Our 30-year old house has it's original A.O. Smith 52-gallon electric water
heater, which is still working fine. Is it a good idea to periodically
hook up a garden hose and drain some water from the bottom of the tank,
or should I leave well enough alone?
I'm getting worried about the age of this water heater. Should I replace before
something goes wrong...or wait until it does?
First, unless you have been doing some sort or regular maintenance, I
certainly would not start now and it would be more likely to start a problem
than prevent one.
Replace now or wait. Well I would guess that a good replacement would
last as long as the original, which is likely close to the end of its life.
30 years is a long time, but in some areas it is not too unusual. The water
quality and the use can make a big difference in life.
So if you plan on staying in that same home for say five years or more,
I would suggest getting it replaced now at your convenience and maybe even
taking advantage of a sale. Waiting will almost certainly mean sometime in
the next five years you will suddenly find a leaking water heater and it
will need immediate attention and may cause damage to your home.
I wouldn't try to flush the bottom of it at this age. If it hasn't been
done regularly, it'll probably fail shortly after you clean it out. If it's
still recovering in a reasonable length of time, i'd leave well enough
alone. If it seems to take forever to recover, then it's probably time to
consider a new one.
I agree with the above.
It's been my experience that water heaters made 30 plus years ago seem
to last almost indefinitely. They may eventually sludge up (lime up)
and become inefficient but they seem to not corrode through.
I contrast that to newer ones that seem to have a life of 6 to 12
years, typically a year or two after the warranty expires. They seem
to be made with a minimal life expectancy in mind.
Most electric water heaters fail by developing an initial leak that is
generally quite small. Unless it is in an area where a small amount of
leakage will really ruin things (such as a second floor utility room),
I'd leave it alone.
I agree. Whats the point of replacing it if it works. i still opt to
drain it though. If the valve leaks and you dont want to tear it
apart, that 99 cent hose cap works fine. I can almost guarantee you
wont get 30 years out of any new heater. They just are not made as
well these days, unless you were to buy a costly commercial model.
I am curious about one thing. Have you ever replaced a heating
element in it? I can see the tank lasting 30 years, or maybe 40
years, but not the element. Lightning and power surges like to ruin
elements as well as corrosion.
I haven't replaced the heating element or anything else. Once in awhile, the
thermostat seems to stick on, since I have to turn the shower valve to a cooler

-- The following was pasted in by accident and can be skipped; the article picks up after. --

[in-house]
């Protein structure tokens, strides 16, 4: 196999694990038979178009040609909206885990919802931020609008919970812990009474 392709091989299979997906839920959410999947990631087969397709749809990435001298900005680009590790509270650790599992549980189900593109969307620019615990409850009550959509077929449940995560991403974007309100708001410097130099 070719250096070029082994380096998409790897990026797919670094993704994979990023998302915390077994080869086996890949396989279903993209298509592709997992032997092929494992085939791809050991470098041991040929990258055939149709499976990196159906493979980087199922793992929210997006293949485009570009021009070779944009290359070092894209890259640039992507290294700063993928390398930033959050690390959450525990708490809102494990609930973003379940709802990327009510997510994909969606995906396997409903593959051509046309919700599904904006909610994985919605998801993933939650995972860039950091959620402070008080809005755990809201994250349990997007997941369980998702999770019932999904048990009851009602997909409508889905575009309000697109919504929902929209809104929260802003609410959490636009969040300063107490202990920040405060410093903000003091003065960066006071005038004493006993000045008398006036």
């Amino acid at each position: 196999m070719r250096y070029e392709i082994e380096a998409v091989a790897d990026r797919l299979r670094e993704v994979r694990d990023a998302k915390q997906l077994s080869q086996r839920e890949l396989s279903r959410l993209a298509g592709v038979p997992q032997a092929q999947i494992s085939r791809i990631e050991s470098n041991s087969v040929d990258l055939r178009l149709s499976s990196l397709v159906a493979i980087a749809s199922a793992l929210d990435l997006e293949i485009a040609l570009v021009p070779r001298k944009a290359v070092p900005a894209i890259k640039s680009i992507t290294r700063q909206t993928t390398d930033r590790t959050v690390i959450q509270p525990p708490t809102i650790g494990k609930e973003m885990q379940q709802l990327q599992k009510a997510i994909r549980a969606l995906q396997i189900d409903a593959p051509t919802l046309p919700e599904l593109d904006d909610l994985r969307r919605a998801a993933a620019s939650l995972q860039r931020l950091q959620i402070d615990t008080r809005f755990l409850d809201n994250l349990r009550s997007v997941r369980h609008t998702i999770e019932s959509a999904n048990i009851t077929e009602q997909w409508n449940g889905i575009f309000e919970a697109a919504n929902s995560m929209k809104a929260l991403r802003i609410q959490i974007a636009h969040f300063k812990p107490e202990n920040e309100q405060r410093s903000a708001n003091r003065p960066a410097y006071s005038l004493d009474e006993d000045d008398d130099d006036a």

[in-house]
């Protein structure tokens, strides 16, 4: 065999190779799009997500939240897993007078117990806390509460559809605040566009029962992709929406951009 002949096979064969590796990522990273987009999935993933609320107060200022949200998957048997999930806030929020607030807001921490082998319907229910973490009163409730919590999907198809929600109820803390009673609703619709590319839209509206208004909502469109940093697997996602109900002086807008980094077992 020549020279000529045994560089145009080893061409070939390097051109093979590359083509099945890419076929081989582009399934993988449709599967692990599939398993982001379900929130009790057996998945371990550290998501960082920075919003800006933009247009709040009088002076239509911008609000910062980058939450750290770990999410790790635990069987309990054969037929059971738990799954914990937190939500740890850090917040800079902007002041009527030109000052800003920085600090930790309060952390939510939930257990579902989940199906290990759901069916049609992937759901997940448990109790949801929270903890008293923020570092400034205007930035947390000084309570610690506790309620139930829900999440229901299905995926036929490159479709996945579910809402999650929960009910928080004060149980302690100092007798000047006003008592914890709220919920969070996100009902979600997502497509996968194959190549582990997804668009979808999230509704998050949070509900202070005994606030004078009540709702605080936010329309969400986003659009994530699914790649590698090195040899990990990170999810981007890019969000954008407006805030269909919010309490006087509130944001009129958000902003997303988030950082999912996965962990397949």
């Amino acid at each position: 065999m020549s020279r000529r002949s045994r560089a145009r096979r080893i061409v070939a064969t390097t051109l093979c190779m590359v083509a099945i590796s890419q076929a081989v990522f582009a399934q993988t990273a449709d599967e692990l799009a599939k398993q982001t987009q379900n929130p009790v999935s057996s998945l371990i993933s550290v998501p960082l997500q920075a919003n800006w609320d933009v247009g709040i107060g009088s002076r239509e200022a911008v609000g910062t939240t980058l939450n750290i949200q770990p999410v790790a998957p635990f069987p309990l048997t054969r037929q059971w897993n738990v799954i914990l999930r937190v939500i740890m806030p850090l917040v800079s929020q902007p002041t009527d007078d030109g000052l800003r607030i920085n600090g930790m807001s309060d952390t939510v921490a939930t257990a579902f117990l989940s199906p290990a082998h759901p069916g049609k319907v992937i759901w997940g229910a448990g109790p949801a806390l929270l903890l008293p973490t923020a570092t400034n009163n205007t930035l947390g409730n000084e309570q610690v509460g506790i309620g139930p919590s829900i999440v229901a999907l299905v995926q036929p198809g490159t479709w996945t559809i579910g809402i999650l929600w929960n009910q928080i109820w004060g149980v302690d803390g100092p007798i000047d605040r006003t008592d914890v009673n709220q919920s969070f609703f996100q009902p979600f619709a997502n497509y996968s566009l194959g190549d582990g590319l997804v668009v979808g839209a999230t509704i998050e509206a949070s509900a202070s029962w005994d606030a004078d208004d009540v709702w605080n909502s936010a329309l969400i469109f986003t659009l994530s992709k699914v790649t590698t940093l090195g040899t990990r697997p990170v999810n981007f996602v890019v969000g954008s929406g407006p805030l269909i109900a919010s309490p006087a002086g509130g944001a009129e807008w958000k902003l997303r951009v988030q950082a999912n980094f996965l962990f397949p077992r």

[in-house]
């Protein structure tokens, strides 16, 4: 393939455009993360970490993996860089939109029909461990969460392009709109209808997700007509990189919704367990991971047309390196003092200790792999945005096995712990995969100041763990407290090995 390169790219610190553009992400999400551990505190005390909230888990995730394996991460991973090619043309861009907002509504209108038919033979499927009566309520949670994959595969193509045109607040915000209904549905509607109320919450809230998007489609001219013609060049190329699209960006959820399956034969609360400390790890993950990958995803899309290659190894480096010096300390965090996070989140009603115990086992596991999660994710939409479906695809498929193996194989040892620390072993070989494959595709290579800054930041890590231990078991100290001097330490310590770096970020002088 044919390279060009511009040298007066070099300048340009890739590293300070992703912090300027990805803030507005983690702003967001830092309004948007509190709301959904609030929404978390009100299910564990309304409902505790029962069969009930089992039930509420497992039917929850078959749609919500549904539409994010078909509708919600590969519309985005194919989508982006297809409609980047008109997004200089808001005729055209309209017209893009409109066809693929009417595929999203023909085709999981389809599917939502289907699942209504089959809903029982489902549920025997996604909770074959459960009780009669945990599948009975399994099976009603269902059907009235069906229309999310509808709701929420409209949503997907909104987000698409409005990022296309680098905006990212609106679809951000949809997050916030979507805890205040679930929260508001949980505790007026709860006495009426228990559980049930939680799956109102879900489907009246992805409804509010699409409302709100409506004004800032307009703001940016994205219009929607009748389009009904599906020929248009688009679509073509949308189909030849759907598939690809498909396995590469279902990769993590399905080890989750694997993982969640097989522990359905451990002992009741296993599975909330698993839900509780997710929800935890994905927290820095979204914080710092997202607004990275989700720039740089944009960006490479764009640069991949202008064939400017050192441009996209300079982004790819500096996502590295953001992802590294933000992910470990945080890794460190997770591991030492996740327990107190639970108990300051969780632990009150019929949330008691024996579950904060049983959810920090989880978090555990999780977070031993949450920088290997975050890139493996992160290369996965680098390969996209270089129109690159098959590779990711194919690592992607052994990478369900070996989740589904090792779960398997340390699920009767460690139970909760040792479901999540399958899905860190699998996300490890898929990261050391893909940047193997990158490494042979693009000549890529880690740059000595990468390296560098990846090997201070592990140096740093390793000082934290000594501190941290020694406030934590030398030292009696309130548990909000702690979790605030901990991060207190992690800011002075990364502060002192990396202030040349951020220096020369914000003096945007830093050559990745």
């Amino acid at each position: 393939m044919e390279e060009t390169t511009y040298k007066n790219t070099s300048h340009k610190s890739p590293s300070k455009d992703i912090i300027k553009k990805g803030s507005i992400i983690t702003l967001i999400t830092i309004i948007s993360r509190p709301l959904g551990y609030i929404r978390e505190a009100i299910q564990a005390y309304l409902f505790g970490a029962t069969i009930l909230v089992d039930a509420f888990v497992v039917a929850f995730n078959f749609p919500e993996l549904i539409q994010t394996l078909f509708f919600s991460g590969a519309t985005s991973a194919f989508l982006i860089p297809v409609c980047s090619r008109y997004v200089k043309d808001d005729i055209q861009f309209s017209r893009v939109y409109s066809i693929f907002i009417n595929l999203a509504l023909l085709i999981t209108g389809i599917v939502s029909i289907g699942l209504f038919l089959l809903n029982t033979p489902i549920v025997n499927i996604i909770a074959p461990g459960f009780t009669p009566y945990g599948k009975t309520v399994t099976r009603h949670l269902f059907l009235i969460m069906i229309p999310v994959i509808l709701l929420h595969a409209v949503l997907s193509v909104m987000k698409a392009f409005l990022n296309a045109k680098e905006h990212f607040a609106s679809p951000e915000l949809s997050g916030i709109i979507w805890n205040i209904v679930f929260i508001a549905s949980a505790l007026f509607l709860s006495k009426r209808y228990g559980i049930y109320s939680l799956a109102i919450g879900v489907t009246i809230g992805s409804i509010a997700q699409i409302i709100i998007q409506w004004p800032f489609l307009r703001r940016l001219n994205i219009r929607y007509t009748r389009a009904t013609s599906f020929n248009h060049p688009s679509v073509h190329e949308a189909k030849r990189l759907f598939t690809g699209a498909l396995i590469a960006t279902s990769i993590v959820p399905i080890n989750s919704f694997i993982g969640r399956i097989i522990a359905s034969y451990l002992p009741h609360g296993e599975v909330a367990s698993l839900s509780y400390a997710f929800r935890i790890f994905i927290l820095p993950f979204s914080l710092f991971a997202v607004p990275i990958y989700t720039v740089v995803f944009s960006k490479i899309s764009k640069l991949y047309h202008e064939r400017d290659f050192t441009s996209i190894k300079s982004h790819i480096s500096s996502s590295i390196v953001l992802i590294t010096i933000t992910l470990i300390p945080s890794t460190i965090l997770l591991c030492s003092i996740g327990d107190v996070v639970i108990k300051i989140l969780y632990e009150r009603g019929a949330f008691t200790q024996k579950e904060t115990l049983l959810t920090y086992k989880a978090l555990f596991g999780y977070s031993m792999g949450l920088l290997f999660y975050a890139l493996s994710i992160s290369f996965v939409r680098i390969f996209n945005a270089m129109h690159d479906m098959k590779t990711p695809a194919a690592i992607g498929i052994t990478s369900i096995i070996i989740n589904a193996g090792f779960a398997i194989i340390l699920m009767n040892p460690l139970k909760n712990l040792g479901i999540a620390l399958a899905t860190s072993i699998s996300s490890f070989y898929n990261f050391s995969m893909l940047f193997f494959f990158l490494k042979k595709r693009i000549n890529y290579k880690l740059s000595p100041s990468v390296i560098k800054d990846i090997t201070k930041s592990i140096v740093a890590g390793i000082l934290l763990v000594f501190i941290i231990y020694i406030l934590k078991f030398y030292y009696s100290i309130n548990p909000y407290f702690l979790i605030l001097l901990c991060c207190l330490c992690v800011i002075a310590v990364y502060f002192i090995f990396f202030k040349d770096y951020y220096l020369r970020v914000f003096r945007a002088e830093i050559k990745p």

setting. But most of the time, the temperature is where it should be. Some years
ago, I turned the thermostat down to it's lowest point, which I believe is 120.
I'll consider draining it, just to clean out the crud.
And, yes, it's a Permaglas I model, which must mean it has some kind of
We do have organic iron in our water, which necessitates maintenance on our water
softener every 6 months to clean out the clogs.
That needs to be fixed. If the t-stat is stuck on when you're not using the
heater, you could end up with an exploding heater....when was the last time
you tested the T&P valve? (comes out the side near the top, or on the top,
and drains down the outside of the heater) They need to be tested yearly
because they lime up.
Lift up on the tab. when you do that, HOT water will come out the tube so
don't have your feet right under it. ;-) It may be handy to have a hammer
or a block of wood with you, since the T&P valves tend to leak after being
tested. Bop it a few times, if that stops the leak you're good, if not it
needs to be replaced.
Change it..it's way beyond it's planned life, could leak and make a mess at
any time. An electric water heater isn't all that much money, so unless your
planning on moving change it. I wouldn't tinker with draining it now, you
might cause a problem by disturbing things at this late date, and there is a
pretty good chance you won't be able to drain it anyway, the drain is
probably clogged up if it hasn't been drained periodically. I just replaced
mine after 14 years and had a hell of a time getting the water ( and a ton
of sediment) out of the old one so I could get it up the stairs, there was a
solid plug behind the drain and even after I took the valve off the sediment
didn't let the water out without a lot of poking and prodding.
"Scott" < firstname.lastname@example.org> wrote in message
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